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May 18, 2023

Bamboo: A New Growth Industry to Replace Citrus?

The citrus industry is all but defunct and stakeholders are now seeking alternative crops to grow on vast acreages that were in use for the cultivation of oranges.  In tonight’s episode of Belize on Reel, News Five’s Isani Cayetano traveled down to Hope Creek where he visited Agricultural Development Services, a business that is expanding to include bamboo cultivation.  Here’s that story.


Isani Cayetano, Reporting

A change from oranges, limes and grapefruits, for citrus farmers in the Stann Creek Valley, is inevitable.  A thriving industry that was once the lifeblood of the south is now a shell of its former self.  Stakeholders are forced to expand into new areas of business if they are to remain competitive in agriculture.


Henry Canton

Dr. Henry Canton, Chairman, Agricultural Development Services

“The concept of bamboo came about after looking at all different potential industries that could replace the outgoing citrus industry and the possibility of an outgoing banana industry and what best would fit in this area that is almost wholly dependent on those industries.”


Dr. Henry Canton is the former CEO of Citrus Products of Belize Ltd.  As a grower, he was also heavily invested in the industry.  Over the years, Canton has witnessed a steady decline in the profitability of citrus and, observing the writings on the wall, he was among the first to explore other possibilities.


Dr. Henry Canton

“We realized that bamboo is a natural fit for Belize for many, many reasons being that it grows naturally. As you see along all the riversides, the river moisture is,  the variety that we need is naturally here, so it is indigenous to our area already.  It’s non-invasive.  It is a grass which lends to a much larger carbon footprint and carbon sequestration process.  It is not highly intensive in regards to the agricultural requirements after it’s planted and when you look at the actual economic returns on it, it’s not bad.”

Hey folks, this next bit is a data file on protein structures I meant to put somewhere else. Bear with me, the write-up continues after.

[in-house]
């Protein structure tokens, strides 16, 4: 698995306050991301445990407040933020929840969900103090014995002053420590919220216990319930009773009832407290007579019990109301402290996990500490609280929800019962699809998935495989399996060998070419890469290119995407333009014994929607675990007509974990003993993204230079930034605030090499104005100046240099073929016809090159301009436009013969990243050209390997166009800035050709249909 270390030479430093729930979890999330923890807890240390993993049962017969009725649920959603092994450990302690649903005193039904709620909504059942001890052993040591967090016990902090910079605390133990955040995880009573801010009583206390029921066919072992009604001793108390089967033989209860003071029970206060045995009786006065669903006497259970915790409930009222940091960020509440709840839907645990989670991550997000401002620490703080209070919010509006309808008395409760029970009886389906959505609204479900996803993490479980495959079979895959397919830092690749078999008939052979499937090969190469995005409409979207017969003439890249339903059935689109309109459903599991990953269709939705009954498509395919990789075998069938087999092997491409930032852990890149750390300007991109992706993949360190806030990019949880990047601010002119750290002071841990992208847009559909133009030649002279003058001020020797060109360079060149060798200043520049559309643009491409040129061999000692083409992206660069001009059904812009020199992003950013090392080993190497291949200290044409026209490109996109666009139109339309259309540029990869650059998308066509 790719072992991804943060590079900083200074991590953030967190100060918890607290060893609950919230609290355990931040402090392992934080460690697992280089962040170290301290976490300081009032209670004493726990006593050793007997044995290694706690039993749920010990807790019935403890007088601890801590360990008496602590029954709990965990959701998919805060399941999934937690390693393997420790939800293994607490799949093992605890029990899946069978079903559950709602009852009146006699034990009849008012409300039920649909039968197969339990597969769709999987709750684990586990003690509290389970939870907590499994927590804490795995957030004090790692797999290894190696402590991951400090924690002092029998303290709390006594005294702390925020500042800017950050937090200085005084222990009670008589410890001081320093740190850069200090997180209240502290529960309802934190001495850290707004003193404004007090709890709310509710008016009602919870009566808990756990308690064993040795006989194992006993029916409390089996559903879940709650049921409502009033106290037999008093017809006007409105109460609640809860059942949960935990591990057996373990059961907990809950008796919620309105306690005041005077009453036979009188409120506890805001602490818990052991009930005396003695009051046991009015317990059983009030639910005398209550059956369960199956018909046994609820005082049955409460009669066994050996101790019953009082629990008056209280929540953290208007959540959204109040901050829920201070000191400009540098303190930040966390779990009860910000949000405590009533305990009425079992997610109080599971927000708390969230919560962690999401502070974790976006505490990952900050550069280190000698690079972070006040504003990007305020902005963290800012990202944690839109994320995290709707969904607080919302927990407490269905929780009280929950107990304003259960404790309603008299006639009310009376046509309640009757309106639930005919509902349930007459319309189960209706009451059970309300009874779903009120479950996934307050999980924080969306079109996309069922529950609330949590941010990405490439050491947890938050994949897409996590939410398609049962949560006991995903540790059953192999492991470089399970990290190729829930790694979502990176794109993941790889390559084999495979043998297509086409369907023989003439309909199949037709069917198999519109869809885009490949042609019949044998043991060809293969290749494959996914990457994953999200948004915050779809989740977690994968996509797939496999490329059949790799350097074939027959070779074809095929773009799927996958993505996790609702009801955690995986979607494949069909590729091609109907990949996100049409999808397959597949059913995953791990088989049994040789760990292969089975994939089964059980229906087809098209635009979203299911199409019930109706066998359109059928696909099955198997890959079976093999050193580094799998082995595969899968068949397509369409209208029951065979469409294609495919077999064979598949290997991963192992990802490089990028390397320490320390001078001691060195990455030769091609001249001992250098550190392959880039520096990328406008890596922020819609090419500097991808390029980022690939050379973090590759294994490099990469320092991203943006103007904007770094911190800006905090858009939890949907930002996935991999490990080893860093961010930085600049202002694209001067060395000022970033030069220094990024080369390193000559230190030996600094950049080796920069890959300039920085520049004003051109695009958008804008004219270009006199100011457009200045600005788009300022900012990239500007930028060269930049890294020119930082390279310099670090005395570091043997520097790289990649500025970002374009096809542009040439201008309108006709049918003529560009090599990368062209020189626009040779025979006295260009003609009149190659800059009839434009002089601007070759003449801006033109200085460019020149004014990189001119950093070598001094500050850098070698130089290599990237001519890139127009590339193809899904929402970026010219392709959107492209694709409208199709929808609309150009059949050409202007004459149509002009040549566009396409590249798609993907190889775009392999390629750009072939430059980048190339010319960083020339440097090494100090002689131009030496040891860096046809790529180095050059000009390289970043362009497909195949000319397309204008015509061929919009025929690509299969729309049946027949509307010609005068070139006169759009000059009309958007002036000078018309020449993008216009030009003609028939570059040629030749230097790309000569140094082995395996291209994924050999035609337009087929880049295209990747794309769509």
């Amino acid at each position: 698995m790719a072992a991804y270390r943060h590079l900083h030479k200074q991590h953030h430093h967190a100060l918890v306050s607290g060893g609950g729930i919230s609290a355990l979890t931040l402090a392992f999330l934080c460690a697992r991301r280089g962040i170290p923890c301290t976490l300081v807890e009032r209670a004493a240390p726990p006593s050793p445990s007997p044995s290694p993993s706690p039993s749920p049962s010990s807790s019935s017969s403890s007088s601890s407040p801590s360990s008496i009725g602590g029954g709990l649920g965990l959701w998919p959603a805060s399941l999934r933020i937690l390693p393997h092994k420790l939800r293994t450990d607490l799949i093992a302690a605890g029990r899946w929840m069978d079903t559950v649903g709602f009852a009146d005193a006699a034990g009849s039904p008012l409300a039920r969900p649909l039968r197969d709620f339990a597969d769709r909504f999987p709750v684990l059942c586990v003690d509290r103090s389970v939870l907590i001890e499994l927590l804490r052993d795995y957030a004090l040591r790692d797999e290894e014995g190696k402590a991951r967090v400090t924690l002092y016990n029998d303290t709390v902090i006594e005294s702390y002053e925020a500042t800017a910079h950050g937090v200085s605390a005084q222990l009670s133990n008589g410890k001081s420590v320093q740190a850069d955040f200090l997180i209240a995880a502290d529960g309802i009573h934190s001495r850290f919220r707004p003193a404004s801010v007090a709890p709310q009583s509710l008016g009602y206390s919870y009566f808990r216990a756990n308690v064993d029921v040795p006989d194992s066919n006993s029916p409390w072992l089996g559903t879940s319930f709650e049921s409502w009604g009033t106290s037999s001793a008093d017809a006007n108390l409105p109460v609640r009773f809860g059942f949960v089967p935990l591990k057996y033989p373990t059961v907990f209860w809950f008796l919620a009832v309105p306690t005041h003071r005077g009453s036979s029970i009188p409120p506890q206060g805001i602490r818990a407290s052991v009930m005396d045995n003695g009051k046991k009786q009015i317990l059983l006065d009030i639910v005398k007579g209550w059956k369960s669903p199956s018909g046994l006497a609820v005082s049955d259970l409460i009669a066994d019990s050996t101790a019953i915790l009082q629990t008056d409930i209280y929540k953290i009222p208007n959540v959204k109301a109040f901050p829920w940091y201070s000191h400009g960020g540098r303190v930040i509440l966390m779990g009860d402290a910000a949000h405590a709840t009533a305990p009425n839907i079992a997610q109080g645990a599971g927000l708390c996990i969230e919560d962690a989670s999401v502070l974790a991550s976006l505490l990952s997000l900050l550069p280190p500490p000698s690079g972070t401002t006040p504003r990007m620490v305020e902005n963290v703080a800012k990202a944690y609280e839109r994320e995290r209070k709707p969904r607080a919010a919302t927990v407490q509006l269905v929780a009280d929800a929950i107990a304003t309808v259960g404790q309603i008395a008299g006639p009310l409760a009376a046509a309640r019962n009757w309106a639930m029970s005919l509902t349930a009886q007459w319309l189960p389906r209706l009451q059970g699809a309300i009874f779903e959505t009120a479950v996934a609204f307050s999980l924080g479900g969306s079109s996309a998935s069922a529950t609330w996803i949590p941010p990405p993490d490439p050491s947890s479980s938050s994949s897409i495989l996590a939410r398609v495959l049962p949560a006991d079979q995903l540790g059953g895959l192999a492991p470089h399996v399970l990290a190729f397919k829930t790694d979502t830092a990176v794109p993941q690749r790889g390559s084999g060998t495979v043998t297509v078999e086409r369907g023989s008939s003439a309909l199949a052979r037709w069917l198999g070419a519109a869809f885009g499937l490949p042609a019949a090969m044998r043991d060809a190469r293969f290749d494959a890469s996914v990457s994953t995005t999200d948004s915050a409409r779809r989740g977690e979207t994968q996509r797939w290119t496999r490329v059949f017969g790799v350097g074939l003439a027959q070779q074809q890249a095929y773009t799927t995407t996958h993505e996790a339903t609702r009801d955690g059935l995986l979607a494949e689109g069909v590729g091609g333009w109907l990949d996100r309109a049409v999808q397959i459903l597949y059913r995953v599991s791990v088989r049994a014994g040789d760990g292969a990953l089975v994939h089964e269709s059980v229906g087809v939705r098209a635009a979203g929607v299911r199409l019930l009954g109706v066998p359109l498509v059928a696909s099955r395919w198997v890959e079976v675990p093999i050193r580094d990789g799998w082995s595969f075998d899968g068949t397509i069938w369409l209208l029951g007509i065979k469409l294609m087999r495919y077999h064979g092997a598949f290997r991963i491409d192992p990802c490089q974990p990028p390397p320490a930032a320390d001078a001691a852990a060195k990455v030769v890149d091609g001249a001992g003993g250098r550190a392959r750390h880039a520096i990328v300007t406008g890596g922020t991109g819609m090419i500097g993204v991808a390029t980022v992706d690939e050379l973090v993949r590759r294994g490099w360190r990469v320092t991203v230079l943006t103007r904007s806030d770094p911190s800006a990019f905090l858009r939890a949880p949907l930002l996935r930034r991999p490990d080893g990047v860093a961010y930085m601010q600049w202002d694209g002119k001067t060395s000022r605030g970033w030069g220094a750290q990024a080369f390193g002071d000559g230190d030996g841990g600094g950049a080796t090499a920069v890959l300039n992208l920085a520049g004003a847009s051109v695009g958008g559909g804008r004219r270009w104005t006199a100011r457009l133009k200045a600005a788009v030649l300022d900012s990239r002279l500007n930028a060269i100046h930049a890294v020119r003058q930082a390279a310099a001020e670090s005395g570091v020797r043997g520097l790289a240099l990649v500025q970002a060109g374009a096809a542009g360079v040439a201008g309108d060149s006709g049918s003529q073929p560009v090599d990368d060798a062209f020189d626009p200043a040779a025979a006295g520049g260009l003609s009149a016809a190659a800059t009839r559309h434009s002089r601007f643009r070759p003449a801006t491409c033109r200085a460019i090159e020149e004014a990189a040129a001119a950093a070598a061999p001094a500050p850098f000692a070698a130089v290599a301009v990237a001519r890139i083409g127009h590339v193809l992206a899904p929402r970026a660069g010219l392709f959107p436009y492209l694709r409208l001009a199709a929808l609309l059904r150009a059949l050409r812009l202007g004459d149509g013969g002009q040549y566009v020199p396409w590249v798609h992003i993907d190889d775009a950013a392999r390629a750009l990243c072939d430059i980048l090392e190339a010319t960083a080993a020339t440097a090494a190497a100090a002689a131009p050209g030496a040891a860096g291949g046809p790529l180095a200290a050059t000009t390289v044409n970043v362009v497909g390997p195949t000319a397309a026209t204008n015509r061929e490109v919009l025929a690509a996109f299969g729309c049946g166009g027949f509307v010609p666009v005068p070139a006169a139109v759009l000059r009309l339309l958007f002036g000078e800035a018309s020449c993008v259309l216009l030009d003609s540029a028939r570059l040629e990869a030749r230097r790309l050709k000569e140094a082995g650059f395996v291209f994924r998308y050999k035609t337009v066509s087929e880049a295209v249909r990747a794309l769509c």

Leading the charge for diversification, Canton has assembled a team of agronomists, including a husband and wife couple.  Together, they are looking at the viability of bamboo as a new growth industry in southern Belize.  Amelio Chi spent ten years in the sugar industry before coming onboard with this initiative.


Amelio Chi

Amelio Chi, Agronomist, BASGroup

“Unlike sugarcane, it’s harvesting window for bamboo is a bit bigger, compared to sugarcane.  So, there’s a benefit on that side because you know up in the north we suffer a lot because of the rainy season within the dry period.  So unlike sugarcane, bamboo has that benefit that it offers you a bigger window for harvesting.”


Bamboos include some of the fastest-growing plants in the world, due to a unique rhizome-dependent system.  Certain species can grow as much as thirty-six inches within a twenty-four hour period.


Heidi Teck

Heidi Teck, Agronomist, Agricultural Development Services

“We are not looking to clear any forest, any virgin forest for us to do this expansion.  We are looking at using lands that have previously been cleared for agriculture use, lands that have been used, maybe for citrus, bananas or any other crop that has been tried in the area that has not worked.”


This rapid growth and tolerance for marginal land, make bamboo a good candidate for establishing a stand of trees where there was no recent tree cover, storing carbon in a carbon pool, as well as climate change mitigation.  According to Canton, the economic returns on bamboo are tremendous.


Dr. Henry Canton

“It’s probably, in my umpteen years in citrus, I would say that it’s comparable if not better than citrus and I know that it’s comparable if not much much better than sugar and maybe where banana is at this point in time because banana prices have come down successively.  So, we, as a group, believe that it’s the proper fit for the country and for the area and for the economics of the area and the country.”


Prime Minister John Briceño met with Canton and several investors recently, to discuss the viability of a bamboo industry in Belize.  Government has since given its stamp of approval for the project.


Dr. Henry Canton

“Government is very, very receptive.  We’ve met, our first meeting initially was with [the ministries of] Agriculture, New Growth [Industries], Finance.  We met with the prime minister then also individually and we got tremendous, tremendous support, in particular from [the Ministry of] Investment, Mrs. Narda Garcia, CEO.  This visit that we had, we met with [the Ministry of] Environment because we wanted to, having passed the environmental permitting in Jamaica, we wanted to find out what are the next best steps and how do we proceed.  And I must say that Minister Habet and Mr. Kenrick Gordon, his environmental officer, was extremely helpful and guiding us along the way.”


Isani Cayetano for News Five.

Viewers please note: This Internet newscast is a verbatim transcript of our evening television newscast. Where speakers use Kriol, we attempt to faithfully reproduce the quotes using a standard spelling system.

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